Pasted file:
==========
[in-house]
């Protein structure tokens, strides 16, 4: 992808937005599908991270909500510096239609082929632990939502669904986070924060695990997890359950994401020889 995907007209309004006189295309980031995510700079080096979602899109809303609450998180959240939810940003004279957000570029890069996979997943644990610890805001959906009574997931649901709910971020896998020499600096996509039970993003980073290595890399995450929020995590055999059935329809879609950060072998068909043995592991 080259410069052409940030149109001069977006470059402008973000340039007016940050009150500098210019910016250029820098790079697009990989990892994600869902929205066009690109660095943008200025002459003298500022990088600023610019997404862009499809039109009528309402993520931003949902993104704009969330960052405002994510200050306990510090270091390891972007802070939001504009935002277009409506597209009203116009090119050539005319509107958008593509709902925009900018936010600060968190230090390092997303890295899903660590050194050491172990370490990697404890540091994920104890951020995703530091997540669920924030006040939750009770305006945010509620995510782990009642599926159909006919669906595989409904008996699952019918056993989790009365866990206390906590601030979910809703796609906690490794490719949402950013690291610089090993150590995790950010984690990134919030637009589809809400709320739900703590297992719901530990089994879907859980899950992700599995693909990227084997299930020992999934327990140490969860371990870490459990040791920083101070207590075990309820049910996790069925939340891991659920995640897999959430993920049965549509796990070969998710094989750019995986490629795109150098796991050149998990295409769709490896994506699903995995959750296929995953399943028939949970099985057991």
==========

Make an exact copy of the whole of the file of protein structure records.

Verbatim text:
[in-house]
């Protein structure tokens, strides 16, 4: 992808937005599908991270909500510096239609082929632990939502669904986070924060695990997890359950994401020889 995907007209309004006189295309980031995510700079080096979602899109809303609450998180959240939810940003004279957000570029890069996979997943644990610890805001959906009574997931649901709910971020896998020499600096996509039970993003980073290595890399995450929020995590055999059935329809879609950060072998068909043995592991 080259410069052409940030149109001069977006470059402008973000340039007016940050009150500098210019910016250029820098790079697009990989990892994600869902929205066009690109660095943008200025002459003298500022990088600023610019997404862009499809039109009528309402993520931003949902993104704009969330960052405002994510200050306990510090270091390891972007802070939001504009935002277009409506597209009203116009090119050539005319509107958008593509709902925009900018936010600060968190230090390092997303890295899903660590050194050491172990370490990697404890540091994920104890951020995703530091997540669920924030006040939750009770305006945010509620995510782990009642599926159909006919669906595989409904008996699952019918056993989790009365866990206390906590601030979910809703796609906690490794490719949402950013690291610089090993150590995790950010984690990134919030637009589809809400709320739900703590297992719901530990089994879907859980899950992700599995693909990227084997299930020992999934327990140490969860371990870490459990040791920083101070207590075990309820049910996790069925939340891991659920995640897999959430993920049965549509796990070969998710094989750019995986490629795109150098796991050149998990295409769709490896994506699903995995959750296929995953399943028939949970099985057991």